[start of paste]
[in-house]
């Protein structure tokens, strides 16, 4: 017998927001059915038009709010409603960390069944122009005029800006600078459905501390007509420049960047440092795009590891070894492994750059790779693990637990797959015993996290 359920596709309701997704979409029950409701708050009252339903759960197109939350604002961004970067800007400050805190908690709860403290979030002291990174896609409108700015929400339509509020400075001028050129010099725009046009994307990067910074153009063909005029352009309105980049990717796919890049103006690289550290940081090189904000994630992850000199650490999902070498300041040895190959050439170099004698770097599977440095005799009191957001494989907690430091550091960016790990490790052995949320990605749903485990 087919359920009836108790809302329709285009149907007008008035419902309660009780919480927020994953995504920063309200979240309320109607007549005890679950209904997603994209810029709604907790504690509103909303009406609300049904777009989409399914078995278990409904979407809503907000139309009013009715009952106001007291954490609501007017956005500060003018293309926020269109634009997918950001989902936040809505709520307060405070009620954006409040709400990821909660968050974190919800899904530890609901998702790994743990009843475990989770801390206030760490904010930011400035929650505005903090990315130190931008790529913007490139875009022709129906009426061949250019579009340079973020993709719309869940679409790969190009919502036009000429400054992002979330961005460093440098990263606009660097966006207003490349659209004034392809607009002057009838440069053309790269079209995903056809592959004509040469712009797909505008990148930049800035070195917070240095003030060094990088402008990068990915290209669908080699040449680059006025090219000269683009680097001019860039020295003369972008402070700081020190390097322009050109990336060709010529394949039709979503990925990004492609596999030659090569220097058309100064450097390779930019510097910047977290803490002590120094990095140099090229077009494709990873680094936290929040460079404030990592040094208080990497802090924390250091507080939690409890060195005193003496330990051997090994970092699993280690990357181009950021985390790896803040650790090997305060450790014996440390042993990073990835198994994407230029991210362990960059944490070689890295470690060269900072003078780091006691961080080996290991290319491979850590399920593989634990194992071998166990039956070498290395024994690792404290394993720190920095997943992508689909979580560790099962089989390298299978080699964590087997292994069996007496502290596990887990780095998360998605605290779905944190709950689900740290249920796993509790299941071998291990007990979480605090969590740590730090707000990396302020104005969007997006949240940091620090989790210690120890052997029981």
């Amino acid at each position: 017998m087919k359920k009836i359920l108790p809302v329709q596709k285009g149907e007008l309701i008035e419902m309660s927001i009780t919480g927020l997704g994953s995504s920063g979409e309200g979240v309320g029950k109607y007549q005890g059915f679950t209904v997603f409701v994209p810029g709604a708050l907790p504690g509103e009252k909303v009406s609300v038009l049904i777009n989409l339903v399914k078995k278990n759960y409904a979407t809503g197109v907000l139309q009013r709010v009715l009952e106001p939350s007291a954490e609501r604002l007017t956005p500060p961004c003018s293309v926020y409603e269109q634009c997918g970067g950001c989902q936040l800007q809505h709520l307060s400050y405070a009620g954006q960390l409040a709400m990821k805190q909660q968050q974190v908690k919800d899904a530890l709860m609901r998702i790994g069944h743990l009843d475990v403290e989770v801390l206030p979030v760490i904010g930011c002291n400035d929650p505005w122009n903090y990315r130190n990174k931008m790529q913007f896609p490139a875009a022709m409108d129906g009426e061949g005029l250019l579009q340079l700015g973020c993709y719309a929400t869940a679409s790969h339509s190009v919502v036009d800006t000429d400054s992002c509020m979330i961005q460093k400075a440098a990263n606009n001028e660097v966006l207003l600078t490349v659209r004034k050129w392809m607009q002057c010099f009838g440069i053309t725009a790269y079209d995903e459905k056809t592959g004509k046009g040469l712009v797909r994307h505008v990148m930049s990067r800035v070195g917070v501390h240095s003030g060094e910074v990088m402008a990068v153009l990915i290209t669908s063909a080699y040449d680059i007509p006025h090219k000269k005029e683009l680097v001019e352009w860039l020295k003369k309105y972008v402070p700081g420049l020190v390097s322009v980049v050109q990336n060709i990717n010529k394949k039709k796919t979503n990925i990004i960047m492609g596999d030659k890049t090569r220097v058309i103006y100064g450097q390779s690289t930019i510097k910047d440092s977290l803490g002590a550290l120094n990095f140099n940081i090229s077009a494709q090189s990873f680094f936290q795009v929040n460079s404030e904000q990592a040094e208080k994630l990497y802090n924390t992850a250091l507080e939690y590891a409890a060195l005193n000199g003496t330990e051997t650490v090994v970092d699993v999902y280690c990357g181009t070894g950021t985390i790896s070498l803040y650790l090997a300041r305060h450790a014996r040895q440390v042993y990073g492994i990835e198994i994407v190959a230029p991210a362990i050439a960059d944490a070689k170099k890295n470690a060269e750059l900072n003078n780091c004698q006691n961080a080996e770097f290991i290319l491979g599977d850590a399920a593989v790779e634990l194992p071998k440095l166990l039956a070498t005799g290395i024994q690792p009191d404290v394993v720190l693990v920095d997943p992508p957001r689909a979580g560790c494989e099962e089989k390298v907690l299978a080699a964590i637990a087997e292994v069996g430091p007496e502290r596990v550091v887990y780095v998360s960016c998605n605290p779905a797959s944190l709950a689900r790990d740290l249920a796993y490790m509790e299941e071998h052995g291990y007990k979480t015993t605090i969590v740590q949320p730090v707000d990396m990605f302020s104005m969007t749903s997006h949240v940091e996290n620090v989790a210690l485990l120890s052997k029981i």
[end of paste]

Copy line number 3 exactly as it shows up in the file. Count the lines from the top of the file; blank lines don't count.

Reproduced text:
């Amino acid at each position: 017998m087919k359920k009836i359920l108790p809302v329709q596709k285009g149907e007008l309701i008035e419902m309660s927001i009780t919480g927020l997704g994953s995504s920063g979409e309200g979240v309320g029950k109607y007549q005890g059915f679950t209904v997603f409701v994209p810029g709604a708050l907790p504690g509103e009252k909303v009406s609300v038009l049904i777009n989409l339903v399914k078995k278990n759960y409904a979407t809503g197109v907000l139309q009013r709010v009715l009952e106001p939350s007291a954490e609501r604002l007017t956005p500060p961004c003018s293309v926020y409603e269109q634009c997918g970067g950001c989902q936040l800007q809505h709520l307060s400050y405070a009620g954006q960390l409040a709400m990821k805190q909660q968050q974190v908690k919800d899904a530890l709860m609901r998702i790994g069944h743990l009843d475990v403290e989770v801390l206030p979030v760490i904010g930011c002291n400035d929650p505005w122009n903090y990315r130190n990174k931008m790529q913007f896609p490139a875009a022709m409108d129906g009426e061949g005029l250019l579009q340079l700015g973020c993709y719309a929400t869940a679409s790969h339509s190009v919502v036009d800006t000429d400054s992002c509020m979330i961005q460093k400075a440098a990263n606009n001028e660097v966006l207003l600078t490349v659209r004034k050129w392809m607009q002057c010099f009838g440069i053309t725009a790269y079209d995903e459905k056809t592959g004509k046009g040469l712009v797909r994307h505008v990148m930049s990067r800035v070195g917070v501390h240095s003030g060094e910074v990088m402008a990068v153009l990915i290209t669908s063909a080699y040449d680059i007509p006025h090219k000269k005029e683009l680097v001019e352009w860039l020295k003369k309105y972008v402070p700081g420049l020190v390097s322009v980049v050109q990336n060709i990717n010529k394949k039709k796919t979503n990925i990004i960047m492609g596999d030659k890049t090569r220097v058309i103006y100064g450097q390779s690289t930019i510097k910047d440092s977290l803490g002590a550290l120094n990095f140099n940081i090229s077009a494709q090189s990873f680094f936290q795009v929040n460079s404030e904000q990592a040094e208080k994630l990497y802090n924390t992850a250091l507080e939690y590891a409890a060195l005193n000199g003496t330990e051997t650490v090994v970092d699993v999902y280690c990357g181009t070894g950021t985390i790896s070498l803040y650790l090997a300041r305060h450790a014996r040895q440390v042993y990073g492994i990835e198994i994407v190959a230029p991210a362990i050439a960059d944490a070689k170099k890295n470690a060269e750059l900072n003078n780091c004698q006691n961080a080996e770097f290991i290319l491979g599977d850590a399920a593989v790779e634990l194992p071998k440095l166990l039956a070498t005799g290395i024994q690792p009191d404290v394993v720190l693990v920095d997943p992508p957001r689909a979580g560790c494989e099962e089989k390298v907690l299978a080699a964590i637990a087997e292994v069996g430091p007496e502290r596990v550091v887990y780095v998360s960016c998605n605290p779905a797959s944190l709950a689900r790990d740290l249920a796993y490790m509790e299941e071998h052995g291990y007990k979480t015993t605090i969590v740590q949320p730090v707000d990396m990605f302020s104005m969007t749903s997006h949240v940091e996290n620090v989790a210690l485990l120890s052997k029981i």